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The sequester gives Obama one more chance to blow it

ElectionsBarack ObamaGun ControlPersonal Weapon ControlAir Transportation IndustryInterior Policy

In President Barack Obama's running argument with the Republicans in Congress over who's responsible for the legislative stalemate on Capitol Hill, he suffers self-inflicted wounds by continuing to run up the same white flag that undermined his own efforts in his first term.

He did it again in his embarrassing cave-in to Congress' makeshift response to the air traffic controllers' furloughs that briefly stalled travel, acquiescing in shifting $253 million in Federal Aviation Administration funds to keep them on the job.

In so doing, he invited allegations of crumbling to legislators more concerned about getting to and from their districts than solving the fiscal sequester nightmare paralyzing the government.

The episode was particularly damaging to Mr. Obama by casting him as willing to single out the complaints of well-heeled frequent fliers for remedy. Meanwhile the rest of the American public — and especially the lower-income and middle-class folks — continued to suffer most from the across-the-board budget slashes dictated by the sequester.

At the outset, Mr. Obama gambled that the wrong-headed plan to apply an indiscriminate budget ax would shame or otherwise force the Republicans to deal with him on a combination of deficit reduction and economic stimulus. Unfortunately for him, many in the opposition party saw the sequester's deficit reduction as more than OK with them, even if it meant cutting previously sacrosanct defense spending.

The political trouble began with the insignificant but sensitive cutting off of White House tours, allowing shocked GOP lawmakers to gnash their teeth over barring touring tykes from the president's home. While Mr. Obama stayed on the stump crying wolf over more impending inconvenience, the sequester that was supposed to break the back of congressional resistance to more infrastructure structure held firm.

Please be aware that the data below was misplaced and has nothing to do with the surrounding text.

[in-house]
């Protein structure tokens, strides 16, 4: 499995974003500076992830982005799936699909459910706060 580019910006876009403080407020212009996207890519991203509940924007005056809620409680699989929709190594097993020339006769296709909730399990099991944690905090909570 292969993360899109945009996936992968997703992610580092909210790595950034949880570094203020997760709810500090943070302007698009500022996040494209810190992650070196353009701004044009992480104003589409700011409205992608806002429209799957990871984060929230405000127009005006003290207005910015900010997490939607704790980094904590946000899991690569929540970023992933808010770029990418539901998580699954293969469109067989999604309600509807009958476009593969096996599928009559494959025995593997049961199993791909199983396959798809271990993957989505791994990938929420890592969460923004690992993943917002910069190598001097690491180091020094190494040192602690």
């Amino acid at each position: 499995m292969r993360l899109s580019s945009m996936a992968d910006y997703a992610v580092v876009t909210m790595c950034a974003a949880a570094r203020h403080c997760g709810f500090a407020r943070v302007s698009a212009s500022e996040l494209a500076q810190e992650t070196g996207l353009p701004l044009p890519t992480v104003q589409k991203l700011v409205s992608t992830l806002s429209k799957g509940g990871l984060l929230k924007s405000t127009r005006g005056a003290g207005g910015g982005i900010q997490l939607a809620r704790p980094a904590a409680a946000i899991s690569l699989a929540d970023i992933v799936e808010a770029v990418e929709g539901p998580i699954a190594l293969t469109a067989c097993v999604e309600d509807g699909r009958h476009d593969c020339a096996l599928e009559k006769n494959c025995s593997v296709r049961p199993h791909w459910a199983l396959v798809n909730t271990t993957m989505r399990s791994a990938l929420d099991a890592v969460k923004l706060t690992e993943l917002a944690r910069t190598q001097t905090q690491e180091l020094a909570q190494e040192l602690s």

That is, until the man in the Oval Office, who said its awfulness would be so awful that Congress would give him his way, blinked. When a bill sailed through the Senate and House authorizing a shift of FAA funds to keep the air controllers on the job, Mr. Obama went ahead and signed it.

With that stroke of the presidential pen, he let the air out of his huffing and puffing about the killer sequester. And with the flying public, conspicuously including members of Congress, thus given relief, it was inevitable that other special interest groups from White House visitors to teachers facing furloughs would demand similar congressional intervention, and presidential acquiescence.

After Mr. Obama's frustrated first-term efforts to work with the opposition party of Capitol Hill, compounded by the GOP takeover of the House in 2010, he supposedly got a stiffened backbone transplant in his 2012 reelection. The story line was that now he would set out to rebuild his legacy, a more realistic president more willing in his final term to hold firm against that opposition with a strengthened voter mandate in his pocket.

In new second-term drives for stronger gun-control measures and a more vocally muscular foreign policy, he stumped energetically for the first and spoke of red lines and game-changers about U.S. engagement in Syria regarding the second. But gun control fell short, and his seeming backpedaling on Syria has muddled his foreign-policy message.

Already the administration is seen as looking down the road to the 2014 congressional elections as the president's best chance to salvage significant political gains in his last two White House years. But the odds seem to be slipping against a Democratic majority in the troublesome House and even in retaining control of the Senate.

As in the last five years, Barack Obama has struggled to gain the offensive against a dug-in Republican Party in Congress whose prime strategy seems to be to thwart him until help somehow, somewhere, is on the way. But with the GOP itself having no perceivable positive agenda or a way to achieve it, help is not in sight.

The whole scene is beginning to resemble World War I trench warfare. Both sides are grinding themselves down in a similar exercise in mutual — and willful — self-destruction, with an earnest but frustrated president increasingly hunkered down as well.

Jules Witcover is a syndicated columnist and former long-time writer for The Baltimore Sun. His latest book is "Joe Biden: A Life of Trial and Redemption" (William Morrow). His email is juleswitcover@comcast.net.

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